‘Relationships’ help Georgia Tech recruiting, Vanderbilt talks SEC championships
Just like in the business world, building and nurturing relationships is extremely important in college football recruiting.
Georgia Tech coach Paul Johnson was the benefactor of maintaining a longtime friendship with a former player he recruited while as an assistant at Georgia Southern. Statesboro High School WR Micheal Summers Jr. committed to the Yellow Jackets over Florida, Pitt, Duke and Vanderbilt, among others — citing the connection with Johnson as a contributing factor in his college decision.
The 6-foot-1, 190-pound Summers was clocked in the 40-yard dash at 4.39 seconds and has a 38-inch vertical jump. He had 10 early offers and would’ve likely doubled them within the next few months, but said his recruiting is over after the commitment to Georgia Tech (click on story link).
- Georgia Tech has landed its QB of the future from Florida. He is the son of former Florida State fullback Dennis Andrews, and his uncle played safety at Alabama (click on story link)
- What is going on at Vanderbilt? The Commodores are talking SEC and BCS Championships, and have launched an all-out invasion on the state of Georgia for football talent. Vanderbilt has seven 2012 commitments for 2012, including 6 from Georgia. The most recent is Tucker DE-OLB Josh Dawson, who committed to Vanderbilt out of 22 early offers, including Notre Dame, UGA and Virginia Tech (click on story link)
- Banneker safety Chaz Elder has named his Top 3 — UGA, South Carolina and Vanderbilt. He will likely commit by August.
- Carver-Columbus DT Derious Bennett (6-1, 280) was recently offered by Wake Forest. He also holds offers from Houston, Marshall, Southern Miss and Georgia State, among others.
- BASKETBALL: Former Central Gwinnett basketball star Jordan Adams is scheduled to commit live on www.CourtCred.com around 6:15 p.m. Monday. Adams, who is a 6-5 shooting guard and now plays at Oak Hill (Va.) prep school, has offers from Memphis, UCLA, UGA and Memphis.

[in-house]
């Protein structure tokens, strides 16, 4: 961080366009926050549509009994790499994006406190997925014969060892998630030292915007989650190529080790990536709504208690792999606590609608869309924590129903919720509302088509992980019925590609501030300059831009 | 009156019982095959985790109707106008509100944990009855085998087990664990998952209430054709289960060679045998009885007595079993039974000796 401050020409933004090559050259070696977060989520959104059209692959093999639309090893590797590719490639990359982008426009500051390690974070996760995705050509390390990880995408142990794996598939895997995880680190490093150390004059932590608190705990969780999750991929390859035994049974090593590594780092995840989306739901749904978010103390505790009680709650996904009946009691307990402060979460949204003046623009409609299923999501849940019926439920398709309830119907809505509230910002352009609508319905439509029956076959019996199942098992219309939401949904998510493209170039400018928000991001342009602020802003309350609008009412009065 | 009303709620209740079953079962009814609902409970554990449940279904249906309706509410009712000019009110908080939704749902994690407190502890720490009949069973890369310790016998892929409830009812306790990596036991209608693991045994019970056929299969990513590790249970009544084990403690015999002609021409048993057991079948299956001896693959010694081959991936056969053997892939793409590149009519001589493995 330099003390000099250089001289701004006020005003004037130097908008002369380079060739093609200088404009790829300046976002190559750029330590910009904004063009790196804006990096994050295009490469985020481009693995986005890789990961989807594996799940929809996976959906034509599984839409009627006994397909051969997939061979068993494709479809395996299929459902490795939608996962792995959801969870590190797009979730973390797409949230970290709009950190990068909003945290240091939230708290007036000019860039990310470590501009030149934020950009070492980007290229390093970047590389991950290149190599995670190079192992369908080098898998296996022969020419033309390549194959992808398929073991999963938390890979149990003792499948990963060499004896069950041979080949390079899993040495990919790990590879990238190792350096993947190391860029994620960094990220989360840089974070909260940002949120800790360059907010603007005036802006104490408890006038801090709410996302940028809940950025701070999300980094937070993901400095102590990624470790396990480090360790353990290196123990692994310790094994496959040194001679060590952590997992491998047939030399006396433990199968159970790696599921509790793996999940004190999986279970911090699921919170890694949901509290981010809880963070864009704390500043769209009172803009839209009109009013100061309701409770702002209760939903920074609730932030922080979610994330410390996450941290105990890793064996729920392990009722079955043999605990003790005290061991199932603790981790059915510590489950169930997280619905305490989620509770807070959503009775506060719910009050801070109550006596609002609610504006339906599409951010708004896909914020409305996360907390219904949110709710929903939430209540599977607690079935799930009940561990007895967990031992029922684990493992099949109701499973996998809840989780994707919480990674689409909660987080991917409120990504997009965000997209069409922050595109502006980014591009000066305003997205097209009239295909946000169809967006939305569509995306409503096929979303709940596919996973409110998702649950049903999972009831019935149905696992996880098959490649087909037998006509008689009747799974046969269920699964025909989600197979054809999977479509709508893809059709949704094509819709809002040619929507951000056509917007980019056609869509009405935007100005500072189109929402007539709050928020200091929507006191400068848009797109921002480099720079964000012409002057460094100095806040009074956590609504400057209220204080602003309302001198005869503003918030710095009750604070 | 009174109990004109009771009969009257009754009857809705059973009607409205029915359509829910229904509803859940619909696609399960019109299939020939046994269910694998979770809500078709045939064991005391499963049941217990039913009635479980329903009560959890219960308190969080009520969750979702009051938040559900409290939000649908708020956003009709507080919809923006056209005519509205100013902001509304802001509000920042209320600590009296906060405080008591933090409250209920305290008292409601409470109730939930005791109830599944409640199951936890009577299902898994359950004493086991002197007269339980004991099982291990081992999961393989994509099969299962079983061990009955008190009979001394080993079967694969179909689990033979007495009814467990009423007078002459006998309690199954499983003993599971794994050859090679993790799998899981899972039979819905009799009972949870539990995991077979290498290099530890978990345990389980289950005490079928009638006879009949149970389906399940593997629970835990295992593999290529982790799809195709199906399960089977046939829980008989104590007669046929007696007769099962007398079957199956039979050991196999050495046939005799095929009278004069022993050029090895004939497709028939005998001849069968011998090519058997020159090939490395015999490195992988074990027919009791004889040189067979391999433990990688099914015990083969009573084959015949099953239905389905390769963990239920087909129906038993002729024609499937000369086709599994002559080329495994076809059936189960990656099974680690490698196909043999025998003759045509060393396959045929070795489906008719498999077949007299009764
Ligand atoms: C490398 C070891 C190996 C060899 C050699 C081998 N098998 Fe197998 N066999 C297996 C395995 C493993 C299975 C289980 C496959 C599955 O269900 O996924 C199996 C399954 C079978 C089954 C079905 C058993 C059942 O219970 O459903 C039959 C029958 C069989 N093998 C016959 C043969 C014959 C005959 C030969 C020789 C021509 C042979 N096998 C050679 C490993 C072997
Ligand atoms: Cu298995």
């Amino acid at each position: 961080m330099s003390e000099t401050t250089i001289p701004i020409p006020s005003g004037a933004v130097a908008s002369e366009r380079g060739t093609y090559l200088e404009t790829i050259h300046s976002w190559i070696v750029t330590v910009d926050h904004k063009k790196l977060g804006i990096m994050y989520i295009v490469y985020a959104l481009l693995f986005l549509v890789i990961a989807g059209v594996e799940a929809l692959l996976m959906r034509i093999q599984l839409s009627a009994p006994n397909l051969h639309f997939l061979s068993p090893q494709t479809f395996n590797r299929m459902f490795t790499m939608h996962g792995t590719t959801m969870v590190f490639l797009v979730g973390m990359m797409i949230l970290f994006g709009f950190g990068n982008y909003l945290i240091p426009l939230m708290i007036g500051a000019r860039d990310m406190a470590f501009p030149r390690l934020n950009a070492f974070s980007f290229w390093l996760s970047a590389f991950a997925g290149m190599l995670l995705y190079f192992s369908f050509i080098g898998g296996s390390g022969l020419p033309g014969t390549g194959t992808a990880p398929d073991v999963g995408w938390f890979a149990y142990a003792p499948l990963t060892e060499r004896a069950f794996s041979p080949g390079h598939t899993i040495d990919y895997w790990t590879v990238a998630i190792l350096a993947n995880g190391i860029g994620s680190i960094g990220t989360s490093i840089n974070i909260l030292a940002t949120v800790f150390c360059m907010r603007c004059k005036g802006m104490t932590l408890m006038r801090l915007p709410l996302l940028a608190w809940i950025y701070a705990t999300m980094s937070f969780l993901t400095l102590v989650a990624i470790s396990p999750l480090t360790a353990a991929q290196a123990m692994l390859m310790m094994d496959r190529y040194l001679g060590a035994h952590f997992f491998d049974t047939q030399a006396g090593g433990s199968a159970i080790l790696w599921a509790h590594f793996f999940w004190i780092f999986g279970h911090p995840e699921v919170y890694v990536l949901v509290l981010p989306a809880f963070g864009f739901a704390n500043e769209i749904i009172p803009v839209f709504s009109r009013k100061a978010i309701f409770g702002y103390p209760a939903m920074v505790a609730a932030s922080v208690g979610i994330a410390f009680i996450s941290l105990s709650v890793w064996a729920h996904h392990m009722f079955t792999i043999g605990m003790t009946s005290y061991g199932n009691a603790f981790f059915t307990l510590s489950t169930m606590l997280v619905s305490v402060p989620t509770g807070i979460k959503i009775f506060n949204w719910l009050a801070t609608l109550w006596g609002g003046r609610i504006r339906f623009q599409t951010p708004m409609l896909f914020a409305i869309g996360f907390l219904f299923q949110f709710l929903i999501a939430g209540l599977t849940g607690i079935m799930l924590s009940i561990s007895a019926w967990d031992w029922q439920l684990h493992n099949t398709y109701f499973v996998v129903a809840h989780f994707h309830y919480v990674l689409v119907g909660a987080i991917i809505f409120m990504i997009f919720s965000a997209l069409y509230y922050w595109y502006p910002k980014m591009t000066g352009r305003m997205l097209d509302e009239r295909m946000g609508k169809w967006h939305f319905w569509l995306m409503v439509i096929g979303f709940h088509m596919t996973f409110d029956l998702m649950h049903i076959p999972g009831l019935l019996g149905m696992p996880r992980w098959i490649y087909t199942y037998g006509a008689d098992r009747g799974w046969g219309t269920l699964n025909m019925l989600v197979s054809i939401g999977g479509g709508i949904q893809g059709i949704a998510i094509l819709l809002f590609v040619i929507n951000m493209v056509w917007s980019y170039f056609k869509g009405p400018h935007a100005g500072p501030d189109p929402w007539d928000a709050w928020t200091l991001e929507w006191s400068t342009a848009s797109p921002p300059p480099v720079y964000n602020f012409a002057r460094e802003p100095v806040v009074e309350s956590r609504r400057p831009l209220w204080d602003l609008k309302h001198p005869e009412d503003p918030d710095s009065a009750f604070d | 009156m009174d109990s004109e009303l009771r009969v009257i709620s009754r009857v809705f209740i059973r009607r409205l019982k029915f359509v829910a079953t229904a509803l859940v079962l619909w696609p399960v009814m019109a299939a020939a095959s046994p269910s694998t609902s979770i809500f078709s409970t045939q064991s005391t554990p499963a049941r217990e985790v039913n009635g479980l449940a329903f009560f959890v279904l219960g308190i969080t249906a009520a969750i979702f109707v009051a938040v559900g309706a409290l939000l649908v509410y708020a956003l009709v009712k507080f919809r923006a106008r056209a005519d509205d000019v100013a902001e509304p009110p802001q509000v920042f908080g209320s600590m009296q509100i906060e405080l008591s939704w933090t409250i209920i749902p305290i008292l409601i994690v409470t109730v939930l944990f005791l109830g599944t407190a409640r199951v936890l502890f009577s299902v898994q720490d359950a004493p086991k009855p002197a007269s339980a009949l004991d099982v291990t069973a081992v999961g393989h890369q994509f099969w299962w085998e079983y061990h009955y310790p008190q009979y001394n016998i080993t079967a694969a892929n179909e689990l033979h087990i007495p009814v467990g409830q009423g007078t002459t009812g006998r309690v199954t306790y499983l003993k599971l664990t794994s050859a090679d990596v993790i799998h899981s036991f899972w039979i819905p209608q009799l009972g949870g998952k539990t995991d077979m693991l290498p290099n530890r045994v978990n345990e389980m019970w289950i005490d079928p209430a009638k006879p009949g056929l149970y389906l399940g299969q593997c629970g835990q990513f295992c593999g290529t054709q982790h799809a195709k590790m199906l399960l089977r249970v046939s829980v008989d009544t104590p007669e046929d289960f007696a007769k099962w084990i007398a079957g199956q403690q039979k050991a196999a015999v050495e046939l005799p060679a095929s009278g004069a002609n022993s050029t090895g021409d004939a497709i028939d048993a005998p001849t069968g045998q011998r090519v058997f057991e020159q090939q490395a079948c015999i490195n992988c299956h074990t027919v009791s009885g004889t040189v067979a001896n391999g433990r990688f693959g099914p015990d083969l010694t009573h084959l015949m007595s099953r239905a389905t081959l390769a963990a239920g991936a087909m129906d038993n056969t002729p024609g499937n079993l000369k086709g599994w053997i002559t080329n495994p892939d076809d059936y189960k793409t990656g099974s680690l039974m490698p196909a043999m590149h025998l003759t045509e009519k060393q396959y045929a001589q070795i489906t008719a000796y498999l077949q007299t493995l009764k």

DE Jordan Jenkins, a candidate to be Georgia's No. 1 prospect, was a special guest at Georgia Tech camp. He will visit Alabama, UGA and Florida next month (AJC photo by Michael Carvell)
More Georgia Tech football camp from Saturday:
- Jordan Jenkins, who is a candidate to be the state’s No. 1 overall prospect, made an unofficial visit to Georgia Tech on Saturday. “I spent a lot of time with the coaches, checking out the campus, and meeting other Georgia Tech people,” he said. “It was nothing how I thought it would be. I was very impressed. It is making me rethink some things.” The 6-foot-4, 250-pound defensive end from Harris County High School has listed Alabama, Auburn, Georgia, Georgia Tech, Florida and Tennessee as his leaders. Jenkins has been clocked at 4.53 in the 40, has a vertical jump of 39.5 inches, can power clean nearly 400 pounds, and has around a 86-inch wingspan. Jenkins will attend camps at UGA, Alabama and Florida next month. Jenkins’ teammate at Harris County, 2013 defensive lineman Jay Ellison (6-1, 280), earned an offer at Georgia Tech camp on Saturday.
- It was hard not to notice Central Gwinnett defensive end Francis Kallon, who has already committed to Georgia Tech. He’s the kid from London, England, who picked up 12 quick D1 offers after participating in only two weeks of spring football. Kallon may actually be a little bigger than his listed size of 6-5, 245. He still has a lot to learn about football, but has enormous potential. He showed up with tennis shoes instead of cleats at Saturday’s camp and still displayed above-average quickness and agility in the drills. There were a lot of people looking forward to see Kallon in the one-on-one drills later on Saturday evening but camp was called early due to rain. Want to read more about Kallon? Go here
– By Michael Carvell, AJC Recruiting Blog Got a recruiting item? email@example.com
CLICK HERE to catch up on ALL of the LATEST RECRUITING NEWS
Note: Inappropriate BLOG comments and personal attacks will NOT be tolerated. We love the lively discussions but hate-filled, harassing and irresponsible comments are unacceptable.